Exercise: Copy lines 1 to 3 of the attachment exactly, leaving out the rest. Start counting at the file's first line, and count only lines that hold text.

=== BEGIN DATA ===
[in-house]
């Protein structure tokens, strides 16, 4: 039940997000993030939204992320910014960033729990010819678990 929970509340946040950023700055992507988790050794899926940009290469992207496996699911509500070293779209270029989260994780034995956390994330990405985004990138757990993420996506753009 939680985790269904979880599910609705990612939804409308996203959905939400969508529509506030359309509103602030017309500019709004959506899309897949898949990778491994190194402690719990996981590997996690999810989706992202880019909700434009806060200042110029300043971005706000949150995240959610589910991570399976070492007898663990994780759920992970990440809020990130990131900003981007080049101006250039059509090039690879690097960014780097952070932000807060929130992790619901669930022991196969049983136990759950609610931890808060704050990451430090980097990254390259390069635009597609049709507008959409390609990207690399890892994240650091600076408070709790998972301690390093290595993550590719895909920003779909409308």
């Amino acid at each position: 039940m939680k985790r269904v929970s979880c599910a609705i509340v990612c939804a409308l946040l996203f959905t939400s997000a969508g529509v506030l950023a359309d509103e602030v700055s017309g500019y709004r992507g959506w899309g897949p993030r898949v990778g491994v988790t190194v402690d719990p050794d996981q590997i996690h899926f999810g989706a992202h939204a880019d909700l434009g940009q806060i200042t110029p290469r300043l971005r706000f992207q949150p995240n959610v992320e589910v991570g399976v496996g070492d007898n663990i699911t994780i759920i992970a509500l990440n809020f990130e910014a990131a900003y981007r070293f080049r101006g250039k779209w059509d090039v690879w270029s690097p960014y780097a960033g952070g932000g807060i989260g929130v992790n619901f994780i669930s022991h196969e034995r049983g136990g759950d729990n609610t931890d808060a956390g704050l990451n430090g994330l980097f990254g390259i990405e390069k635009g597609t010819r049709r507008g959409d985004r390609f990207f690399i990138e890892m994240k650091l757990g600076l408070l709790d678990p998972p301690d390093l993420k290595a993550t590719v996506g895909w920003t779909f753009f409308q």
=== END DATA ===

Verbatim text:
[in-house]
């Protein structure tokens, strides 16, 4: 039940997000993030939204992320910014960033729990010819678990 929970509340946040950023700055992507988790050794899926940009290469992207496996699911509500070293779209270029989260994780034995956390994330990405985004990138757990993420996506753009 939680985790269904979880599910609705990612939804409308996203959905939400969508529509506030359309509103602030017309500019709004959506899309897949898949990778491994190194402690719990996981590997996690999810989706992202880019909700434009806060200042110029300043971005706000949150995240959610589910991570399976070492007898663990994780759920992970990440809020990130990131900003981007080049101006250039059509090039690879690097960014780097952070932000807060929130992790619901669930022991196969049983136990759950609610931890808060704050990451430090980097990254390259390069635009597609049709507008959409390609990207690399890892994240650091600076408070709790998972301690390093290595993550590719895909920003779909409308």
């Amino acid at each position: 039940m939680k985790r269904v929970s979880c599910a609705i509340v990612c939804a409308l946040l996203f959905t939400s997000a969508g529509v506030l950023a359309d509103e602030v700055s017309g500019y709004r992507g959506w899309g897949p993030r898949v990778g491994v988790t190194v402690d719990p050794d996981q590997i996690h899926f999810g989706a992202h939204a880019d909700l434009g940009q806060i200042t110029p290469r300043l971005r706000f992207q949150p995240n959610v992320e589910v991570g399976v496996g070492d007898n663990i699911t994780i759920i992970a509500l990440n809020f990130e910014a990131a900003y981007r070293f080049r101006g250039k779209w059509d090039v690879w270029s690097p960014y780097a960033g952070g932000g807060i989260g929130v992790n619901f994780i669930s022991h196969e034995r049983g136990g759950d729990n609610t931890d808060a956390g704050l990451n430090g994330l980097f990254g390259i990405e390069k635009g597609t010819r049709r507008g959409d985004r390609f990207f690399i990138e890892m994240k650091l757990g600076l408070l709790d678990p998972p301690d390093l993420k290595a993550t590719v996506g895909w920003t779909f753009f409308q």